Making systems work equitably (e.g., policies to increase the amount and accessibility of affordable housing)

Building capacity to navigate existing systems (e.g., how to navigate affordable housing programs)

Addressing immediate needs (e.g., by providing rental assistance or legal representation)

Addressing
Root Causes
of Inequity

Increasing impact from individual to community

Addressing
Effects
of Inequity

OC Grantmakers makes the following commitments to advance equity

OCG will apply these commitments to strategic planning and ongoing programing decisions. OCG will work with philanthropists to consider how they might apply these commitments within their own varied spheres of influence, including personal and institutional.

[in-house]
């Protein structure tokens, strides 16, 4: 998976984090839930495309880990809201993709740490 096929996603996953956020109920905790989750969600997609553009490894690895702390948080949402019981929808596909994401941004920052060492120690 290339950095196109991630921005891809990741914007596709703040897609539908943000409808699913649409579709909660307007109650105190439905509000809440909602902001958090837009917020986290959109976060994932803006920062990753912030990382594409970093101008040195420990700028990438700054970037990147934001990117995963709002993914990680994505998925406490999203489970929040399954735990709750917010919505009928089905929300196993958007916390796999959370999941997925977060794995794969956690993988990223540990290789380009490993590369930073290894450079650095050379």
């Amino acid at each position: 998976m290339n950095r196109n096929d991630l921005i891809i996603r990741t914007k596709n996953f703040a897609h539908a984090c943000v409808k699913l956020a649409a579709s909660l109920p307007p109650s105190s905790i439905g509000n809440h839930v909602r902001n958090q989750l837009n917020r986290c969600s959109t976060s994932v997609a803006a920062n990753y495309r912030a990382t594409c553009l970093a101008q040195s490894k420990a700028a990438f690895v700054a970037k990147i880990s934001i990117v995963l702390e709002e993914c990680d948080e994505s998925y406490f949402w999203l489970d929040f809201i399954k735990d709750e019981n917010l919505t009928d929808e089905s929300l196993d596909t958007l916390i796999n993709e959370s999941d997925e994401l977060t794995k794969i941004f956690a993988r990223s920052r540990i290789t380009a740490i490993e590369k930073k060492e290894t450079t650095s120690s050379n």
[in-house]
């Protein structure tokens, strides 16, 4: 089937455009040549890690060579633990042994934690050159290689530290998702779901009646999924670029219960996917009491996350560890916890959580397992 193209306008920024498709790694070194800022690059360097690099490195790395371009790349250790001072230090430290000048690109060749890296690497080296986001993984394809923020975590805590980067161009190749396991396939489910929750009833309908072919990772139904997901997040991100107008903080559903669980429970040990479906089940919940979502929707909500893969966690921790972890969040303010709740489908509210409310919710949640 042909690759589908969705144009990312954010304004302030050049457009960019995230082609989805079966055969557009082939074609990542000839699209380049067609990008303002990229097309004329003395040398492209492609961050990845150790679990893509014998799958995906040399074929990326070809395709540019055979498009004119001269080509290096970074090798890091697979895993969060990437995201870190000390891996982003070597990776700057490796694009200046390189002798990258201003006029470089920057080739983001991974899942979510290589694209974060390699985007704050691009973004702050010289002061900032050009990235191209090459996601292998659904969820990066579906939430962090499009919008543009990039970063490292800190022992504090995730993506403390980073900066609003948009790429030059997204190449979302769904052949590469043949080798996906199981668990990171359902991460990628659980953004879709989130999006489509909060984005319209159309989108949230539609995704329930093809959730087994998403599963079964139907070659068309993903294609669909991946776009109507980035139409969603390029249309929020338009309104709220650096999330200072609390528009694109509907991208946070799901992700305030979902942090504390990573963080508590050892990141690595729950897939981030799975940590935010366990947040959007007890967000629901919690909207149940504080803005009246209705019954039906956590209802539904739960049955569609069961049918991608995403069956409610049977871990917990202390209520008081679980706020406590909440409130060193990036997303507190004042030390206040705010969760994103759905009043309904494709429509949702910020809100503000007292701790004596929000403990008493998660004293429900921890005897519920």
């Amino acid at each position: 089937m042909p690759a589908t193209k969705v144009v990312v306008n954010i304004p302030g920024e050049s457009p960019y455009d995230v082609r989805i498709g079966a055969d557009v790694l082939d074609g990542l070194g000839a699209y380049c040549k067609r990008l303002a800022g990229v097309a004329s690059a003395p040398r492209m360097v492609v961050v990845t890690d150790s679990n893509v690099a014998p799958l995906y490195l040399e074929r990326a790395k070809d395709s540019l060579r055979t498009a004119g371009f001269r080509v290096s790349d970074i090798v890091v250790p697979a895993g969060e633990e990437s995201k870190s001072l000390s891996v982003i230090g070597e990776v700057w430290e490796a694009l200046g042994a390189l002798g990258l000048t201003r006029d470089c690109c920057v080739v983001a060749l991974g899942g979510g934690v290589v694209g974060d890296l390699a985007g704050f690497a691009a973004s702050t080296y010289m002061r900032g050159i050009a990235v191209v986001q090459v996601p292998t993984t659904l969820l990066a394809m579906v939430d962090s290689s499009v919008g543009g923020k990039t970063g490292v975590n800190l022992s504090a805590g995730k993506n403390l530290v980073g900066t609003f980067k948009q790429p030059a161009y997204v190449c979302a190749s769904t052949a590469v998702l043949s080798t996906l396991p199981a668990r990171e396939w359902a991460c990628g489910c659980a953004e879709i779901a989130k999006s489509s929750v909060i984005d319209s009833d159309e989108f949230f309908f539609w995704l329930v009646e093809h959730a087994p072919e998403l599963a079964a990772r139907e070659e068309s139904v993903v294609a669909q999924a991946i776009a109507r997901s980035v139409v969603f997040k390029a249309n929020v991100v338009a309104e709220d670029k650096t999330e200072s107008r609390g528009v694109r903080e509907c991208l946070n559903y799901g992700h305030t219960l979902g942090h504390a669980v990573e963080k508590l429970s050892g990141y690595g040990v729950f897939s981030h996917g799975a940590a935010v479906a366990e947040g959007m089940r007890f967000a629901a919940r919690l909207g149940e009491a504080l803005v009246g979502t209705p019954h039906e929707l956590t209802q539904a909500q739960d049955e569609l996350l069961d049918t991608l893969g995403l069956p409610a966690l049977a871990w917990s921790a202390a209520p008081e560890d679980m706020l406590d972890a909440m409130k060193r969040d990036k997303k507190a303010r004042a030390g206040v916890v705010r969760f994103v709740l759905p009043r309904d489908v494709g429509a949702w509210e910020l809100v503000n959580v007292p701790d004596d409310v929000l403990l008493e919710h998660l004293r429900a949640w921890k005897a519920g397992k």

Orange County Grantmakers invites philanthropists to join us on our journey to create a more equitable Orange County through:

8 Equity Goals

Goal #1

Create Power Sharing Spaces with the Nonprofit Community

Goal #2

Align OCG Affiliate Groups Around The OCG Equity Commitments

Goal #3

Serve as a Hub for Funders to Connect to Organizations doing Equity Work

Goal #4

Target Outreach for Capacity Building and Training to Undeserved Geographies and Demographics

Goal #5

Advance Equity Internally and Externally by Integrating a Focus on Equity, Justice and Systematic Racism Into all our Programming

Goal #6

Promote Best Practices

Goal #7

Engage with Native Nations

Goal #8

Develop a Sustainable Leadership Pipeline for Bipoc Foundation Leaders and Staff